Monday, November 30, 2015

A Charlie Brown Christmas Celebrates Its 50th Anniversary

Anyone who knows me knows just how much of a fan I am of Peanuts. I did all sorts of posts about the Peanuts movie on Facebook that a friend asked if I was getting paid by the company to promote the movie. I responded no I’m doing it because I’m a fan.

And I am a huge Huge HUGE fan of the Christmas special. If there was one special to pick that most represented the spirit of Christmas this is the one to pick.

What has become a classic was not thought so at the time.There were all sorts of concerns in the process of creating the show. There was too much religion in it. The voices were of kids instead of professional actors. This was on of the first cartoons that used real kids voices. The incredible success of the show set the trend for the future on that.

Here’s just a little on the problems from a story in USA Today:
Midway through production in 1965, executive producer Lee Mendelson remembers a visit from an ad executive at McCann-Erickson, whose client Coca-Cola commissioned the special. Looking at rough pencil drawings and animation tests with no music, “he said: ‘This isn’t very good. I don’t know what I’m going to tell the agency. If I tell them what I think, they’re going to cancel the show,’ “ Mendelson says. “I said, ‘Well, wait, whoa, this is all very rudimentary. If you believe in Charles Schulz and his characters, you’re just going to have to trust us that this is going to be great.’”

“It never got that far, because they thought that having jazz music on a Christmas show didn’t make much sense,” Mendelson says. “They didn’t like the (voice) actors being kids, and they just didn’t like the show in general. They said: ‘You made a nice try. We’ll put it on the air, obviously, but it just doesn’t work.’"

Here’s a link to another story from USA Today on the 50th anniversary

Way back in 2006 I did a post about the special you can find it here. In it there’s a reprint of a story that USA Today ran the year before on the 40th anniversary of the special.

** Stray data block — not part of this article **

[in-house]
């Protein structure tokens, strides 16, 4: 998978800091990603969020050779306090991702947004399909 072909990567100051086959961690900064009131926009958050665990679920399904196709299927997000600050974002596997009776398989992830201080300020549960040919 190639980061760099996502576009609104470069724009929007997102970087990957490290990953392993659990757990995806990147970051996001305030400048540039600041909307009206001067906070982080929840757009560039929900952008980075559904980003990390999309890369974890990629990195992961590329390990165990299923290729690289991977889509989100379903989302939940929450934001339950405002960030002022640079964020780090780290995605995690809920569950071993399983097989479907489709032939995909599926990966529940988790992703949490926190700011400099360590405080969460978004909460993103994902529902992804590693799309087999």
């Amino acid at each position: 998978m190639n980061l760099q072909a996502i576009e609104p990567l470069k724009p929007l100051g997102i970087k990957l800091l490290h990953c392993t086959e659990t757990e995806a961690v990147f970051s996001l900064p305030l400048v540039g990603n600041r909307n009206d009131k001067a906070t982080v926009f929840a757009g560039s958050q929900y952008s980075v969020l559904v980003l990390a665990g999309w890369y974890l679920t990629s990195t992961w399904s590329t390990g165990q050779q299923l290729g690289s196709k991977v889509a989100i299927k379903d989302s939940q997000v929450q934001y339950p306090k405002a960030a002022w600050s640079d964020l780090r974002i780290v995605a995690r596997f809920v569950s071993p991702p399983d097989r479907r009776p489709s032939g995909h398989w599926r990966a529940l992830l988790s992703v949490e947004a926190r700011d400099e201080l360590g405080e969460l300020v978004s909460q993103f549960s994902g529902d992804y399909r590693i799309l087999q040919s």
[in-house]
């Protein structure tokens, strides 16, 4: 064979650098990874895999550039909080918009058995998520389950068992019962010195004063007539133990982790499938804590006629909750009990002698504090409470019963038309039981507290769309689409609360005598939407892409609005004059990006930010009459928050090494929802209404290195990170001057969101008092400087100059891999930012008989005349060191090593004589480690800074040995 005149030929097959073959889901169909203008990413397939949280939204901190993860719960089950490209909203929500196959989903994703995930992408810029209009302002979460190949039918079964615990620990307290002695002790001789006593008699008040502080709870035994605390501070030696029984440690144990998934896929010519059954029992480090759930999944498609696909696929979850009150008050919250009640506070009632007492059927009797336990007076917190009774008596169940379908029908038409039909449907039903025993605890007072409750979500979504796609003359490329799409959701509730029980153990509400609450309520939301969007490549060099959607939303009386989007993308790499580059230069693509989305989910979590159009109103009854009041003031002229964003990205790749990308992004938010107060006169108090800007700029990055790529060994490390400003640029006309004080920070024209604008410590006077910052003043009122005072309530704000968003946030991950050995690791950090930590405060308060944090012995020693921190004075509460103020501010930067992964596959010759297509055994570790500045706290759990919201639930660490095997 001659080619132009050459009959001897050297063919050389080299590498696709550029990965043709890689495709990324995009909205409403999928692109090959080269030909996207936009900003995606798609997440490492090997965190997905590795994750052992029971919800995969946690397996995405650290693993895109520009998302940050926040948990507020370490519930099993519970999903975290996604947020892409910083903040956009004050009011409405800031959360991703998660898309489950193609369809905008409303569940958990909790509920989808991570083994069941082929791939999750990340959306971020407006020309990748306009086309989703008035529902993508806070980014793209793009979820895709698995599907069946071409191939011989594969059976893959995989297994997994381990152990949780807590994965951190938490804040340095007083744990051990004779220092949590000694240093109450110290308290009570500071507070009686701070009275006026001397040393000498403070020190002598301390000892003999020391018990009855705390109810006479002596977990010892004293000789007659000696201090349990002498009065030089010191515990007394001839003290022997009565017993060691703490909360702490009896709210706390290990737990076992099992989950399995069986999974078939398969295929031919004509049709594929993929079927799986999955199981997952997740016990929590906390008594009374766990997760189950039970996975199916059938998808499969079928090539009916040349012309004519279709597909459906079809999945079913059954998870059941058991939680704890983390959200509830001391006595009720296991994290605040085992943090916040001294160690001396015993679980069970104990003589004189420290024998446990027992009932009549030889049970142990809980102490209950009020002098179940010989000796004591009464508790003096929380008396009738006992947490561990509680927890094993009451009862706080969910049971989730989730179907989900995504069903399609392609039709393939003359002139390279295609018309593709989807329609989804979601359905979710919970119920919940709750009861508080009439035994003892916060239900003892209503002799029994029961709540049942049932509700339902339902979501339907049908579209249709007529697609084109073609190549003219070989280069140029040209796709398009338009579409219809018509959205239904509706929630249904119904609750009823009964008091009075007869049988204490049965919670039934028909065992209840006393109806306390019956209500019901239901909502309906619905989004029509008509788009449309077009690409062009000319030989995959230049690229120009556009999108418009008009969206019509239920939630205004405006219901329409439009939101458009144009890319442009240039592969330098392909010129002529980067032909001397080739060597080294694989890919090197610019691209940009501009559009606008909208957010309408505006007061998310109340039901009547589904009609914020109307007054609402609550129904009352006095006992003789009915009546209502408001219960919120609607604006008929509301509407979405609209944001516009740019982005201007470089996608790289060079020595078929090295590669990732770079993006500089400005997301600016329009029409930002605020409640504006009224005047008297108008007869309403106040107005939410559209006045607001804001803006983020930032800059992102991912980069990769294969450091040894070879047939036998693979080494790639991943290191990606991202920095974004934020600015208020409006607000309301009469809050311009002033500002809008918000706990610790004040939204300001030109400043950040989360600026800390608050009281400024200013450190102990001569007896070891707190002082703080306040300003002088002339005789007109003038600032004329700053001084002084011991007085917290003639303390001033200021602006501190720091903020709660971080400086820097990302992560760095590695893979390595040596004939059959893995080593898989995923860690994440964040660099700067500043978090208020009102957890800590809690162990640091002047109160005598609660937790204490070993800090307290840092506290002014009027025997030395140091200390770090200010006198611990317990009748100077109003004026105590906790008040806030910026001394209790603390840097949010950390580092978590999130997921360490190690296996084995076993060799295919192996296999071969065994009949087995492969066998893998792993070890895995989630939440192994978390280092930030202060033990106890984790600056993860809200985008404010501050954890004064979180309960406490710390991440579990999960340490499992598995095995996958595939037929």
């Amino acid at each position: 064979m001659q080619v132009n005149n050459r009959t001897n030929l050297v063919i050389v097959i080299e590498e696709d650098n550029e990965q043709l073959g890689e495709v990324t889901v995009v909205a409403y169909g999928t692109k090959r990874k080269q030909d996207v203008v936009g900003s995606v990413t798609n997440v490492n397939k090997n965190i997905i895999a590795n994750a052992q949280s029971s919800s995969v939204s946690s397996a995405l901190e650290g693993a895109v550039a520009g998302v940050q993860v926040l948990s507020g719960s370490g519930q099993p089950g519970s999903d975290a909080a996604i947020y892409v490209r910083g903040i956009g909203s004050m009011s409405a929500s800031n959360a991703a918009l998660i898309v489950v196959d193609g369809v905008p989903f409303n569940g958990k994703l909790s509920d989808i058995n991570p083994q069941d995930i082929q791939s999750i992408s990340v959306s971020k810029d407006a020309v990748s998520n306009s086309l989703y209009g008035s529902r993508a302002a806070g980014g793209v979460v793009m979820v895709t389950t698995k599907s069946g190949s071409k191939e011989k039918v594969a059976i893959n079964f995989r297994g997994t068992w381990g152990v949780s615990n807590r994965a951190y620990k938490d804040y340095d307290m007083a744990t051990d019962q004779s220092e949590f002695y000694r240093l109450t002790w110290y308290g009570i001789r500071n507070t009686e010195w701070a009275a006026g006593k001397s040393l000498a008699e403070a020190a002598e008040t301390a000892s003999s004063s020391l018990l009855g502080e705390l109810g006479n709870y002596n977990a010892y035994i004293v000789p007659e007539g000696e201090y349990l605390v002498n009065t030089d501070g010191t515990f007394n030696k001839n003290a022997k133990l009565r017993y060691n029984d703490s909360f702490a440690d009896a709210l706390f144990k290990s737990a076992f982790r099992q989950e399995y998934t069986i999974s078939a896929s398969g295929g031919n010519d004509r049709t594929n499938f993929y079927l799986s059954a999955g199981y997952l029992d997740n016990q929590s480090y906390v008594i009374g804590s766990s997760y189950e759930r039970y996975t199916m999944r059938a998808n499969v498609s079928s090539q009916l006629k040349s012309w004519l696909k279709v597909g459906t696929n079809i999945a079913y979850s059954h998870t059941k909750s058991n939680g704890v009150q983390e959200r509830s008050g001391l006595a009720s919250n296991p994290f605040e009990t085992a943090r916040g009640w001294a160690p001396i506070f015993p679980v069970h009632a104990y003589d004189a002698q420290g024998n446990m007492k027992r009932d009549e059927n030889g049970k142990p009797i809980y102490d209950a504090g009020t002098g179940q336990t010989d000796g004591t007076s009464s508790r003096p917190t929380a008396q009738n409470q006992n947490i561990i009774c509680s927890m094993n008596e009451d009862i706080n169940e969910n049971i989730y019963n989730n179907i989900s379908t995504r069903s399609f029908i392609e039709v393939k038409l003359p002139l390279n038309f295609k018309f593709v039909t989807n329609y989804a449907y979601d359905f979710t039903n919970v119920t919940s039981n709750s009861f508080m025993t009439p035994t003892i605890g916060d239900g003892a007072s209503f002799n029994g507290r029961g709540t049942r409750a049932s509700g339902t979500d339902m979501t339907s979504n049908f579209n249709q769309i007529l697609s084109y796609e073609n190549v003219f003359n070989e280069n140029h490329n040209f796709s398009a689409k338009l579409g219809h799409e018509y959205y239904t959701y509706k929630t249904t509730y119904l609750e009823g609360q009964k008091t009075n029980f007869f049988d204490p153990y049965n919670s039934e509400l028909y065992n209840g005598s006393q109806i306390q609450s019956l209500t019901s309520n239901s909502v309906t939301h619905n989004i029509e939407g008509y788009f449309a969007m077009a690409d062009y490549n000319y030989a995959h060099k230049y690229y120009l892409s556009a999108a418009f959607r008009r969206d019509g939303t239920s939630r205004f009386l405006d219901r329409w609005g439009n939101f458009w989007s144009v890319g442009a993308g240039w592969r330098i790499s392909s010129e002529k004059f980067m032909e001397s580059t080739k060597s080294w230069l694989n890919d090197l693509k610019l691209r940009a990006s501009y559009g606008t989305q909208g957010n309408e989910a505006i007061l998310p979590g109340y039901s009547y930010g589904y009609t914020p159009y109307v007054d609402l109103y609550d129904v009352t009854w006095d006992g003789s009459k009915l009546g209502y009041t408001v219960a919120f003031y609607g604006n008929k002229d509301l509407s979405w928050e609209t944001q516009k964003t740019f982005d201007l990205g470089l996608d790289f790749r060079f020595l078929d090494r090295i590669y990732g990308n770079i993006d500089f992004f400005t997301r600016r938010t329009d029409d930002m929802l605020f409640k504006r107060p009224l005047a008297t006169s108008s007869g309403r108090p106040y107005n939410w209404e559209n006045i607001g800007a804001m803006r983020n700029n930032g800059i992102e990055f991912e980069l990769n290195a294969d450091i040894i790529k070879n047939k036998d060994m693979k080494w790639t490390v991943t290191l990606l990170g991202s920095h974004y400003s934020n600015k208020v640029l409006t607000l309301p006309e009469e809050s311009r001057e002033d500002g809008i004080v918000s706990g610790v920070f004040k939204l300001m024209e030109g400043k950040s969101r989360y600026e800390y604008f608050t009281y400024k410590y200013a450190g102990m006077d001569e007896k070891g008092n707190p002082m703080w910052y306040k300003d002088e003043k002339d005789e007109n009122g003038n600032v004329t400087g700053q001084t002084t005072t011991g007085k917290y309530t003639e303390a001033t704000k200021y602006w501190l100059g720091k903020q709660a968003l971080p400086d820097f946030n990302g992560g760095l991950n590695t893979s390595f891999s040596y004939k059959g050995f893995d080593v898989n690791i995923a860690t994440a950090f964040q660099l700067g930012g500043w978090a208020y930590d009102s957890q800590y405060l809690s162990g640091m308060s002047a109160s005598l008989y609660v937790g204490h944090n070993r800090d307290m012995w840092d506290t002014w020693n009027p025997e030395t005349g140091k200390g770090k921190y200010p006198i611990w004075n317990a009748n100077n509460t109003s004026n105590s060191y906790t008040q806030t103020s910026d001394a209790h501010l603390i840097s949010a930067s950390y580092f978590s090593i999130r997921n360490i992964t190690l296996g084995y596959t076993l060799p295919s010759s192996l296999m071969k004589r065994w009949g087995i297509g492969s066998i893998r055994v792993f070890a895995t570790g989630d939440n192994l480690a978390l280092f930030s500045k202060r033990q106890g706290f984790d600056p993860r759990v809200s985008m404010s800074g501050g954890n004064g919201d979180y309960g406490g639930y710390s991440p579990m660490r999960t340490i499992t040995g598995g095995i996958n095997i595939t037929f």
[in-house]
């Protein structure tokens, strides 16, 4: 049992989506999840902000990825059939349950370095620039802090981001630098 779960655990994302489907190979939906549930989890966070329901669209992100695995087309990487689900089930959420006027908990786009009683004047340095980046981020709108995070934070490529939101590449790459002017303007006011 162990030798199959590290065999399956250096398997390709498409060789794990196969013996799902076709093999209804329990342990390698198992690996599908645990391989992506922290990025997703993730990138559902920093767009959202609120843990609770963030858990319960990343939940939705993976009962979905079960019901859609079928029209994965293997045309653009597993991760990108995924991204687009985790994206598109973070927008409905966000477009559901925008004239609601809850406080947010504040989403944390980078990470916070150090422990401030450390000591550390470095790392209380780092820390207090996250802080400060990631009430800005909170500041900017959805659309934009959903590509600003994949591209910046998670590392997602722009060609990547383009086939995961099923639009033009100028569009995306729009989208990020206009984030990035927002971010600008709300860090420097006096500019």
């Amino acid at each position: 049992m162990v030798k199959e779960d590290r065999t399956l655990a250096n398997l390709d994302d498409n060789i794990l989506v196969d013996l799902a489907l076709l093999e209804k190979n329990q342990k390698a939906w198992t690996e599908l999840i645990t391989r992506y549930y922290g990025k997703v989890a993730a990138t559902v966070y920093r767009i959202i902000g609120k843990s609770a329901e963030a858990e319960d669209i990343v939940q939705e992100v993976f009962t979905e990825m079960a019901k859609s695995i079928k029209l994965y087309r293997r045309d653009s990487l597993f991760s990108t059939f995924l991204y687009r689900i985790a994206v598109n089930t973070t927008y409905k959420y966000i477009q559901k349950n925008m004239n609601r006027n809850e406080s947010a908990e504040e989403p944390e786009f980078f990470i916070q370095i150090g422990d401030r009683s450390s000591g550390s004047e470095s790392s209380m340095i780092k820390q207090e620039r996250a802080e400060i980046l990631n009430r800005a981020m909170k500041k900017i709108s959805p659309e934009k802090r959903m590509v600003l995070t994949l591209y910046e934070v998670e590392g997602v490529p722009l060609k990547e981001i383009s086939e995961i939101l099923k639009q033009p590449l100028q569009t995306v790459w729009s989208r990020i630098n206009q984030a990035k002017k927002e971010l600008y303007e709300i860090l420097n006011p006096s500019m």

Here’s a little from that USA Today story that first ran in 2005:
"They said it was slow," executive producer Lee Mendelson remembers with a laugh. There were concerns that the show was almost defiantly different: There was no laugh track, real children provided the voices, and there was a swinging score by jazz pianist Vince Guaraldi.
Mendelson and animator Bill Melendez fretted about the insistence by Peanuts creator Charles Schulz that his first-ever TV spinoff end with a reading of the Christmas story from the Gospel of Luke by a lisping little boy named Linus.

"We told Schulz, 'Look, you can't read from the Bible on network television,' " Mendelson says. "When we finished the show and watched it, Melendez and I looked at each other and I said, 'We've ruined Charlie Brown.' "

Good grief, were they wrong. The first broadcast was watched by almost 50% of the nation's viewers. "When I started reading the reviews, I was absolutely shocked," says Melendez, 89. "They actually liked it!"

Christopher Shea was just 7 when he did the part and credits Melendez's coaching and his mom's doctorate in 17th-century British literature for Linus' lilting eloquence with a Biblical text.
Shea, who now lives in Eureka, Calif., with two daughters, 11 and 16, answers quickly when asked why the special has proved so enduring. "It's the words," he says.
Shea says that for years, in his teens and 20s, he didn't quite understand his soliloquy's impact.
"People kept coming up to me and saying, 'Every time I watch that, I cry,' " he says. "But as I got older, I understood the words more, and I understood the power of what was going on. Now I cry, too."